Tré Ward for Afro inspired Magazine cover
Tré Ward for Afro inspired Magazine cover | Foto: Tré Ward for Afro inspired Magazine cover

Tré Ward The Power of Passion and Purpose

Por: Karen Limón

14, February, 2022 en Afro Inspired

Singer, songwriter, model, social worker, and activist Tré Ward is a man who wears many hats but projects versatility in the roles that he plays. He is synonymous with a life filled with passion and purpose.

As a child, Tré would emulate sounds that he heard on the radio and reenact skits from his favorite television shows and movies to perform in front of his siblings. “While growing up, my dream was to be a performing artist. I wasn’t sure exactly what I wanted to do between singing, dancing, or modeling, but I knew that I had an uncanny ability to command and maintain the attention of an audience and liked the feeling that accompanied it. For as long as I can remember, music, film, and fashion have served as vehicles to escape my own reality by introducing me to new worlds and characters that I probably wouldn’t have been encountered otherwise,” he shares.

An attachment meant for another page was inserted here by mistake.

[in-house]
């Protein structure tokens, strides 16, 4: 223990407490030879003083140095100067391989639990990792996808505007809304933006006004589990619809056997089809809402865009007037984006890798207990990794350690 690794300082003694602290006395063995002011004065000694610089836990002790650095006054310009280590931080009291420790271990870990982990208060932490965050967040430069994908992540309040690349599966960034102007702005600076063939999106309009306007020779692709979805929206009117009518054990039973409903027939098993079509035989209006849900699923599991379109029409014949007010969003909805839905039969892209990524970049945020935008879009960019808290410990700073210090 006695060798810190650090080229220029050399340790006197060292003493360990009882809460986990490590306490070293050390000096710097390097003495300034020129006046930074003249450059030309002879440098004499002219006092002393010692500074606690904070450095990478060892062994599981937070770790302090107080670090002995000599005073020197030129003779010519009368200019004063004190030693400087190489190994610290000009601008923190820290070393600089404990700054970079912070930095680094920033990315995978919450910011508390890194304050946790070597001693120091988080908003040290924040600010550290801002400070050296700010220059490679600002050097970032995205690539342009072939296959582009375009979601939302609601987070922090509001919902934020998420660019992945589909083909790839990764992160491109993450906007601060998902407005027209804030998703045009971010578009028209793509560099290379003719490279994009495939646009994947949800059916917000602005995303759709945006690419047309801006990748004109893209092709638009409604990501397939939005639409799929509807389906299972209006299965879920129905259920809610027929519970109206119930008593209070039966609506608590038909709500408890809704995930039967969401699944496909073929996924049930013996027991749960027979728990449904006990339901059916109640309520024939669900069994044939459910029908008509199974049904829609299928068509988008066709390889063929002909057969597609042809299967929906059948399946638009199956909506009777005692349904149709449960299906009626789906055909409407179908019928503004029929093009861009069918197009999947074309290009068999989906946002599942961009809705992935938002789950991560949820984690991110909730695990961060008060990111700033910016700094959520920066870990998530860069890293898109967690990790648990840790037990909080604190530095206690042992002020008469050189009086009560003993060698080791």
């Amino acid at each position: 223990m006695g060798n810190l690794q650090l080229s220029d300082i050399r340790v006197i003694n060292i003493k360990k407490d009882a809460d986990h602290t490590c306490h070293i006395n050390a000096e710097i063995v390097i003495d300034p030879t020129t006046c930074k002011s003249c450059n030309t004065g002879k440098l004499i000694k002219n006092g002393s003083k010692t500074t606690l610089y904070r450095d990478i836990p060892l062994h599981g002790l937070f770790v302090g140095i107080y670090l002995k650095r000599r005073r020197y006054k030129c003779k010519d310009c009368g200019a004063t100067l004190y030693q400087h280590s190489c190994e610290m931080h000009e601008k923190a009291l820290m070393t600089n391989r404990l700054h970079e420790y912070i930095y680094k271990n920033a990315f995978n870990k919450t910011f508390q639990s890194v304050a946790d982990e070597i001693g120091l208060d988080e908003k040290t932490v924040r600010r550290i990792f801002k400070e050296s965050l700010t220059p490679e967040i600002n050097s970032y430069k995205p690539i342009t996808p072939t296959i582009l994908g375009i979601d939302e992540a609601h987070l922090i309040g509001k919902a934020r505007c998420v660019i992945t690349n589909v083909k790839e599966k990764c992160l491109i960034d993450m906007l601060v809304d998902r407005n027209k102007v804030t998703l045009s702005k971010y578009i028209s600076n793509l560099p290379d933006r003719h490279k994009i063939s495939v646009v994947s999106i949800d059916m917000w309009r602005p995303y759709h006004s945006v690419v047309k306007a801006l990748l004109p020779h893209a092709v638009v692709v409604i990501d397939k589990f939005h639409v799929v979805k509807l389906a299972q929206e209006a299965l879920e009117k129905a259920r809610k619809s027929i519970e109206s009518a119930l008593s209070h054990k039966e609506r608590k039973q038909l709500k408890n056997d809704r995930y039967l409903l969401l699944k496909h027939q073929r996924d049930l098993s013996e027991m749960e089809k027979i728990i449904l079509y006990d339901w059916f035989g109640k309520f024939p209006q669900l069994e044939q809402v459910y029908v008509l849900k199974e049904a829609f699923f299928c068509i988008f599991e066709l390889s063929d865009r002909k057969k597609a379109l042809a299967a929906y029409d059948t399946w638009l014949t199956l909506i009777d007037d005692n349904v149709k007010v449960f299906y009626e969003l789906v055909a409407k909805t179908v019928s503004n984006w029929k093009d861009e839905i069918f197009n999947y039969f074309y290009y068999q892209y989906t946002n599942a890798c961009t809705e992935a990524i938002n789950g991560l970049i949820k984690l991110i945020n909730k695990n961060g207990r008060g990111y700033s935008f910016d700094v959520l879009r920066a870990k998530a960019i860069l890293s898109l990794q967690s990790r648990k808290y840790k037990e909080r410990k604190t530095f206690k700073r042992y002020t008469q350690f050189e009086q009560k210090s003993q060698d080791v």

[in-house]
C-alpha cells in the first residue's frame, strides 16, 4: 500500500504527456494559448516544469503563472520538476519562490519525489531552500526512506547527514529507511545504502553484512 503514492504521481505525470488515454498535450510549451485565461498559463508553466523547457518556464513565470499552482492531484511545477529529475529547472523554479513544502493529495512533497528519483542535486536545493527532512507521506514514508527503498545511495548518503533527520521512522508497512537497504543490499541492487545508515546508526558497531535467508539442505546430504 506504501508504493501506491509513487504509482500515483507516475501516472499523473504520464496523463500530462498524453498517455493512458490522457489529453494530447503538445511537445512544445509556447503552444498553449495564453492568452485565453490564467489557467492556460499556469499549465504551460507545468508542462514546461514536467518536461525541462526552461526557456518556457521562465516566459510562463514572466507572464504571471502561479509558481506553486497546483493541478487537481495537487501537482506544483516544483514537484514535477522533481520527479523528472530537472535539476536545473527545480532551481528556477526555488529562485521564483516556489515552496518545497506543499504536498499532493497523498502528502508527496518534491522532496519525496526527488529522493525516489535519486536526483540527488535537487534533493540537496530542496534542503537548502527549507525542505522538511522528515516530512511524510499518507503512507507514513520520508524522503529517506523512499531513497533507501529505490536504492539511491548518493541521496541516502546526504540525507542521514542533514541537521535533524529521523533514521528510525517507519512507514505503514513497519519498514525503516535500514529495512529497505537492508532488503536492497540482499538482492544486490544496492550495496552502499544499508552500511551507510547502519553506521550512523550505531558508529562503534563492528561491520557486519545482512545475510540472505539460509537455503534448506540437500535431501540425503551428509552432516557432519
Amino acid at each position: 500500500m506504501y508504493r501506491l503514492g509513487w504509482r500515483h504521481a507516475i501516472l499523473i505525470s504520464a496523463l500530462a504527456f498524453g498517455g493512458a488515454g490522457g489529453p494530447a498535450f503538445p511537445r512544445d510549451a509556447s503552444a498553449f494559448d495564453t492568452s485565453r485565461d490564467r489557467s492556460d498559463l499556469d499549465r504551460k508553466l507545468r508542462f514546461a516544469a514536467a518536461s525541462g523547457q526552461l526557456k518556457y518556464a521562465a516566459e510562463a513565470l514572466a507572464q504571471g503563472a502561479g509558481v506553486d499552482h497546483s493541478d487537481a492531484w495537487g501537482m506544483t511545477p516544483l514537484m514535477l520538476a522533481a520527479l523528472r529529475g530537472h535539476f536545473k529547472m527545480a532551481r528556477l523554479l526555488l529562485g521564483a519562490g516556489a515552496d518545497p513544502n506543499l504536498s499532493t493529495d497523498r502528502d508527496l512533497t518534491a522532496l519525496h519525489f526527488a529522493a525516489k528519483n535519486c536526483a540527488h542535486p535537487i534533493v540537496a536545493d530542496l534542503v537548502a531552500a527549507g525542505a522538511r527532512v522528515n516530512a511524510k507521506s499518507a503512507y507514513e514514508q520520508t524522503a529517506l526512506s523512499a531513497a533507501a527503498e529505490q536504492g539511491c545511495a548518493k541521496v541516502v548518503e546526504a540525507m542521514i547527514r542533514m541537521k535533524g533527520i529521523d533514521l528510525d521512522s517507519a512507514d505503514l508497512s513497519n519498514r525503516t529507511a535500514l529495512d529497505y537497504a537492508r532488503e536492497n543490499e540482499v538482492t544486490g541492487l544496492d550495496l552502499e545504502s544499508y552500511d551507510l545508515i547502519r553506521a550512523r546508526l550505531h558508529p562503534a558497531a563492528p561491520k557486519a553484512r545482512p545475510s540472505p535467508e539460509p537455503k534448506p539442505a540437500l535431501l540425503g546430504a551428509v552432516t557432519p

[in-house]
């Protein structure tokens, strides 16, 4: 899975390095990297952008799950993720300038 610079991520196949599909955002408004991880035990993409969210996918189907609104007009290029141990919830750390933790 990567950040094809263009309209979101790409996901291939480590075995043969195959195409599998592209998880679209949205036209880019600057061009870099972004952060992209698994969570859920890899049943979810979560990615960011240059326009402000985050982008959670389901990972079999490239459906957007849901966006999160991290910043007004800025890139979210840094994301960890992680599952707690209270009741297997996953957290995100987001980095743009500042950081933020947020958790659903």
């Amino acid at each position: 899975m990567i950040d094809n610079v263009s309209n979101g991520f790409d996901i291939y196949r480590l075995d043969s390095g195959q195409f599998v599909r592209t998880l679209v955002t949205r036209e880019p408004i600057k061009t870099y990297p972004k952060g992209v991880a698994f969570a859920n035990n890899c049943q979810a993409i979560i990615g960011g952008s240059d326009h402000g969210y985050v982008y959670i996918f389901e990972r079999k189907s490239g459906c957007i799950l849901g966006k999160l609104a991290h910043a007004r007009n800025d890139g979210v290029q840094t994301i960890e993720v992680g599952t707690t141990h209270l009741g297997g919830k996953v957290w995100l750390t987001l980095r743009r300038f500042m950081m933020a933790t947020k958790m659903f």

Tré was raised in Third Ward, a small community in Houston, Texas. “Much of what I witnessed growing up was domestic violence, drug use, and gang activity. My parents struggled with substance use and incarceration, and as a result, my siblings and I were placed in the custody of child protective services,” he confides. Throughout most of his childhood, Tré was involved in after school programs, summer camps, church activities, and other extra-curricular events that would temporarily help him run away from his dark reality. “School also served as an escape for me because it was a place where I could receive guaranteed meals, socialize with my peers, and receive the attention that I lacked at home. Reading and writing were always my favorite subjects in school because they acted as portals of new realities and fresh ways of communicating. Writing became my way of manipulating my narrative and getting the last word. It allowed me to shape worlds around my perspective,” he adds.